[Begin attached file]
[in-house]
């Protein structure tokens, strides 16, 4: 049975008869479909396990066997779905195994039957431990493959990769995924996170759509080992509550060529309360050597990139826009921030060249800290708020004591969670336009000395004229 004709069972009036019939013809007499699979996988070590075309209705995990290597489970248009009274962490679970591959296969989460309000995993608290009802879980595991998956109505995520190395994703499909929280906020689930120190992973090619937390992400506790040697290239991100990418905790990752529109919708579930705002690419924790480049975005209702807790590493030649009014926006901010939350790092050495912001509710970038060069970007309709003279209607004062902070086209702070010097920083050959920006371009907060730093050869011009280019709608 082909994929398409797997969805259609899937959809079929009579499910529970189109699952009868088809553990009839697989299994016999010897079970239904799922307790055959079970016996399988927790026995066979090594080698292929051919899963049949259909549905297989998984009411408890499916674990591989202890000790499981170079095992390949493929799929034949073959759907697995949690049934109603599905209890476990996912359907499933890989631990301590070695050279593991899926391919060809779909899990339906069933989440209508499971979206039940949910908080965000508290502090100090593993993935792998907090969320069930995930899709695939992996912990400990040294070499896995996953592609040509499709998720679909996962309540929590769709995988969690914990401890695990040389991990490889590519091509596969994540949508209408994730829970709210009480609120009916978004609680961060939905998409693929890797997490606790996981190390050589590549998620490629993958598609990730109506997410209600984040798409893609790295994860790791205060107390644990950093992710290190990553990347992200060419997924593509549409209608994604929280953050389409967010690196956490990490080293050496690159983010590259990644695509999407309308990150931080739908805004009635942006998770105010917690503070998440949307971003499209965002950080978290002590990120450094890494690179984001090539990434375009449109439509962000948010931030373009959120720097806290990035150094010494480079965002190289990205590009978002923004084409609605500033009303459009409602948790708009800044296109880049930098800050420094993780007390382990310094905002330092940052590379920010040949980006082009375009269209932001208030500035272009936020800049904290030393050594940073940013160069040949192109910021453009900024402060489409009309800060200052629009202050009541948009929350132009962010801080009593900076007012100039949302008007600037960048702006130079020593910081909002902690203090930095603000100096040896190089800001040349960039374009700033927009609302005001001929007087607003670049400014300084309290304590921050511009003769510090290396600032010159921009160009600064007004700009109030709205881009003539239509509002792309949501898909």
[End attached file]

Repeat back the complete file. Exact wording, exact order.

[in-house]
């Protein structure tokens, strides 16, 4: 049975008869479909396990066997779905195994039957431990493959990769995924996170759509080992509550060529309360050597990139826009921030060249800290708020004591969670336009000395004229 004709069972009036019939013809007499699979996988070590075309209705995990290597489970248009009274962490679970591959296969989460309000995993608290009802879980595991998956109505995520190395994703499909929280906020689930120190992973090619937390992400506790040697290239991100990418905790990752529109919708579930705002690419924790480049975005209702807790590493030649009014926006901010939350790092050495912001509710970038060069970007309709003279209607004062902070086209702070010097920083050959920006371009907060730093050869011009280019709608 082909994929398409797997969805259609899937959809079929009579499910529970189109699952009868088809553990009839697989299994016999010897079970239904799922307790055959079970016996399988927790026995066979090594080698292929051919899963049949259909549905297989998984009411408890499916674990591989202890000790499981170079095992390949493929799929034949073959759907697995949690049934109603599905209890476990996912359907499933890989631990301590070695050279593991899926391919060809779909899990339906069933989440209508499971979206039940949910908080965000508290502090100090593993993935792998907090969320069930995930899709695939992996912990400990040294070499896995996953592609040509499709998720679909996962309540929590769709995988969690914990401890695990040389991990490889590519091509596969994540949508209408994730829970709210009480609120009916978004609680961060939905998409693929890797997490606790996981190390050589590549998620490629993958598609990730109506997410209600984040798409893609790295994860790791205060107390644990950093992710290190990553990347992200060419997924593509549409209608994604929280953050389409967010690196956490990490080293050496690159983010590259990644695509999407309308990150931080739908805004009635942006998770105010917690503070998440949307971003499209965002950080978290002590990120450094890494690179984001090539990434375009449109439509962000948010931030373009959120720097806290990035150094010494480079965002190289990205590009978002923004084409609605500033009303459009409602948790708009800044296109880049930098800050420094993780007390382990310094905002330092940052590379920010040949980006082009375009269209932001208030500035272009936020800049904290030393050594940073940013160069040949192109910021453009900024402060489409009309800060200052629009202050009541948009929350132009962010801080009593900076007012100039949302008007600037960048702006130079020593910081909002902690203090930095603000100096040896190089800001040349960039374009700033927009609302005001001929007087607003670049400014300084309290304590921050511009003769510090290396600032010159921009160009600064007004700009109030709205881009003539239509509002792309949501898909």